CLUH Seeks Greater Computer Freedom

Urges Explicit Rules of Network Conduct

Harvard should permit students to send obscene, annoying and anonymous electronic messages and should offer unlisted e-mail accounts, the Civil Liberties Union of Harvard (CLUH) argues in a report distributed to administrators yesterday.

The 10-page Report on Computers at Harvard also advocates the compilation of a single list of electronic communication rules and more student representation on the Committee on Information Technology (CIT).

"Computers have become such an integral part of communication on campus, and there's such a lack of clear rules," said E. Michelle Drake '97, director of CLUH, in an interview last night.

"We want to make sure that rules are public, and privacy and free speech are protected," Drake added.

Robert W. Yalen '95, who headed the CLUH subcommittee which published the report, expressed optimism that the suggestions would be imple- mented.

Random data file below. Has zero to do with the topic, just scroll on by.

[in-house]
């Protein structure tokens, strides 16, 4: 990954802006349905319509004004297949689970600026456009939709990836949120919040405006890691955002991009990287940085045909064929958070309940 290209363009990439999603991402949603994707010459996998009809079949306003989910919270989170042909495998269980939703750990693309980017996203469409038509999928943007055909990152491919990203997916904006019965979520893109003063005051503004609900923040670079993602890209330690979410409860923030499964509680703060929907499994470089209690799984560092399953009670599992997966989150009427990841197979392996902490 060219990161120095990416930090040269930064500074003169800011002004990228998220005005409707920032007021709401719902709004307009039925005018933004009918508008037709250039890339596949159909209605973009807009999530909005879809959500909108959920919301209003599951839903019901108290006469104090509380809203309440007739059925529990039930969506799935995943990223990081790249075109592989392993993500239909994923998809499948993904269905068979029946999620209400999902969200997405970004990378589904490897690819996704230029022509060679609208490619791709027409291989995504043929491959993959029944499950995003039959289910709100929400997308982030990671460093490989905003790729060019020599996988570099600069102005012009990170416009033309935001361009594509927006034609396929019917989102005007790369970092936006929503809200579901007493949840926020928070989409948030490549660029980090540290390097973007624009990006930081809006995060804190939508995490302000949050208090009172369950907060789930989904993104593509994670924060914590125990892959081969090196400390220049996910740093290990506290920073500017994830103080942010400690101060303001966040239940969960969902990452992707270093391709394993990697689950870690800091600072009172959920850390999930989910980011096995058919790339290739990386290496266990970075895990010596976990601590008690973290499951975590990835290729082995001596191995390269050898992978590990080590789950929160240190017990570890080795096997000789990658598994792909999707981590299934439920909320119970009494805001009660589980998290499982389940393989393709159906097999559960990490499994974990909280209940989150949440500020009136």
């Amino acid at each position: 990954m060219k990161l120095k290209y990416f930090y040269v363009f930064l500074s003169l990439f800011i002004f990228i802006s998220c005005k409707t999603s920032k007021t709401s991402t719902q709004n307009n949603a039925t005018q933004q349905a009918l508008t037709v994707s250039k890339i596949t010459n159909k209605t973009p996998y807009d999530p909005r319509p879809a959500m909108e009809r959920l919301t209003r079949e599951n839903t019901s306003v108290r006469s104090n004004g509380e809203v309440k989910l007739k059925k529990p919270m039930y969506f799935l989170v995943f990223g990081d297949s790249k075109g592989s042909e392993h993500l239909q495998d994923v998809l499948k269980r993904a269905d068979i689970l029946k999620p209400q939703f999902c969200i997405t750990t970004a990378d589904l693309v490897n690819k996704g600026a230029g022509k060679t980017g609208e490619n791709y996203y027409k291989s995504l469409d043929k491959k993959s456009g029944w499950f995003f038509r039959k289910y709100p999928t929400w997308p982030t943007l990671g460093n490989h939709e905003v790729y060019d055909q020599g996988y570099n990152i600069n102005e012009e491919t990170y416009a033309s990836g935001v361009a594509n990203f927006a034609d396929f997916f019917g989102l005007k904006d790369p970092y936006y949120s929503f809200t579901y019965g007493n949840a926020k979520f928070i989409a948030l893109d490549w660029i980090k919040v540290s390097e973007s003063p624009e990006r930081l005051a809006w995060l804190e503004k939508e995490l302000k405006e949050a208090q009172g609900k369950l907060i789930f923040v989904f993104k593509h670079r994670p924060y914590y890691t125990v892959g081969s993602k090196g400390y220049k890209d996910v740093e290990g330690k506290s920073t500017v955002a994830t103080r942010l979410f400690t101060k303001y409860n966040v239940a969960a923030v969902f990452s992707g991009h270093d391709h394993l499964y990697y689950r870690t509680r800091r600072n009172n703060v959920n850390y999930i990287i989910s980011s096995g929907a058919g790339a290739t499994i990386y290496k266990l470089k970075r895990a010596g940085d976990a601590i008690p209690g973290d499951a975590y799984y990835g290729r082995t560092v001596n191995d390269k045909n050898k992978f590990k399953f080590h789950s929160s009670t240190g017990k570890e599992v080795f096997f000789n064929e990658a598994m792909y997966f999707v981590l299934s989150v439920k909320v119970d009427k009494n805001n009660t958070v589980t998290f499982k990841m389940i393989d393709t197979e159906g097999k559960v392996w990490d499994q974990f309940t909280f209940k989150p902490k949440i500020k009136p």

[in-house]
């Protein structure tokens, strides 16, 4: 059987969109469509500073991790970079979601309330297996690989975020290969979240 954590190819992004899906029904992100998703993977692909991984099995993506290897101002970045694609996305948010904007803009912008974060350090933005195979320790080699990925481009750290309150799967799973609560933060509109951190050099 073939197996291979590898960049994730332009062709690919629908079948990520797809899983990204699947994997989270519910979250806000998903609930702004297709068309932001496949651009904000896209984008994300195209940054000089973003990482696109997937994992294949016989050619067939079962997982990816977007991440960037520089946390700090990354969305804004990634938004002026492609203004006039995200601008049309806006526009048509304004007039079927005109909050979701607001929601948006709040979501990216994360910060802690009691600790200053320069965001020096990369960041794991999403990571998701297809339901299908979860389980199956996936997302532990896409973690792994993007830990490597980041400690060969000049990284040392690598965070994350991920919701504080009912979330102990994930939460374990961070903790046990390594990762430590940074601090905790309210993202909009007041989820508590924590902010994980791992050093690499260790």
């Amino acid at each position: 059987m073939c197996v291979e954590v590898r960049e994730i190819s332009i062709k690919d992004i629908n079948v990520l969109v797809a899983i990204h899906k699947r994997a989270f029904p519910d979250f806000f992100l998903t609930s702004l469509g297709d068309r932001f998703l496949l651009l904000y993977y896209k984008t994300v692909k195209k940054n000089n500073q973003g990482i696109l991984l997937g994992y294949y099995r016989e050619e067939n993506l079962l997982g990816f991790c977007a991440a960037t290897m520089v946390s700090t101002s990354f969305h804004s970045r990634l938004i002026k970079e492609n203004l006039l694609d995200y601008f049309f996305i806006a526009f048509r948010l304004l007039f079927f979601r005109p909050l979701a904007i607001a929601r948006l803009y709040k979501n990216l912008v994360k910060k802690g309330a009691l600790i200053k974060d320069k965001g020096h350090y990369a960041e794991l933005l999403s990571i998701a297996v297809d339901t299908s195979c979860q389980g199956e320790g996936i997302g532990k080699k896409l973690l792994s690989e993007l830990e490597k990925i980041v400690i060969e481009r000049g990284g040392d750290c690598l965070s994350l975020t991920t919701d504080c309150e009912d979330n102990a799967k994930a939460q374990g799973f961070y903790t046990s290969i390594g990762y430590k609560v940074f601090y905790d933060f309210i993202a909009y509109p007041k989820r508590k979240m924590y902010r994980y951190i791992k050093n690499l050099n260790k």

"We really do expect most of what we're askingfor to be endorsed by the administration," saidYalen, who served on the CLUH's Electronic RightsProject.

"Harvard is more sensitive to free speech andprivacy issues than other universities, so we'rehoping that the problem is that the computersituation has risen so quickly that Harvard hasn'thad time to respond properly," Yalen said.

"For years we've been working on scatteredissues, but we decided we needed a concerted,coordinated response" to Harvard's rules onelectronic communication, he added.

Yalen said his committee initially focused ondetermining just what constituted Harvard'spolicies.

"We were trying to look up what the rules wereand it was nearly impossible," Yalen said.

He said the pamphlet Computer Rules andEtiquette lumps real rules with suggestedetiquette, leaving students unclear about what isbanned.

"From my experience helping people, studentsoften don't know what the rules are and what theycan and can't do," said Mathew W. Williams '97.

Yalen said the committee hopes that a list ofrules will be the first outcome of the report.

"That's of basic importance," he said. "Badrules are a problem, but not even knowing what therules are leaves a student not knowing how tobehave."

Jeff C. Tarr '96, co-president of the studenttechnology group Digitas, said he supports betterpublicized rules. But Tarr said he is skepticalthat a list can be created.